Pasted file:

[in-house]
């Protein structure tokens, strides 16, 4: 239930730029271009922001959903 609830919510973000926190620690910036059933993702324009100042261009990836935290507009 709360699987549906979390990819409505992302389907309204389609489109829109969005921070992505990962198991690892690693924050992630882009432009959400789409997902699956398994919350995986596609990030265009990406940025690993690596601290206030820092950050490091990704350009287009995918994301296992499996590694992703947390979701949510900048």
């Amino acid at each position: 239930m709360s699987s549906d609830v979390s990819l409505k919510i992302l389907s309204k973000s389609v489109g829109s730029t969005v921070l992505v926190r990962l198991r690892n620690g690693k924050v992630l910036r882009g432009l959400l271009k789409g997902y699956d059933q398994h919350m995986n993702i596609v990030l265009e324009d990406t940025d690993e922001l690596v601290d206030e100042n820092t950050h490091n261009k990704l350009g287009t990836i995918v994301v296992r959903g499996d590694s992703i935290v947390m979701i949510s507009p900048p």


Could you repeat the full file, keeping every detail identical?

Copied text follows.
[in-house]
């Protein structure tokens, strides 16, 4: 239930730029271009922001959903 609830919510973000926190620690910036059933993702324009100042261009990836935290507009 709360699987549906979390990819409505992302389907309204389609489109829109969005921070992505990962198991690892690693924050992630882009432009959400789409997902699956398994919350995986596609990030265009990406940025690993690596601290206030820092950050490091990704350009287009995918994301296992499996590694992703947390979701949510900048």
């Amino acid at each position: 239930m709360s699987s549906d609830v979390s990819l409505k919510i992302l389907s309204k973000s389609v489109g829109s730029t969005v921070l992505v926190r990962l198991r690892n620690g690693k924050v992630l910036r882009g432009l959400l271009k789409g997902y699956d059933q398994h919350m995986n993702i596609v990030l265009e324009d990406t940025d690993e922001l690596v601290d206030e100042n820092t950050h490091n261009k990704l350009g287009t990836i995918v994301v296992r959903g499996d590694s992703i935290v947390m979701i949510s507009p900048p």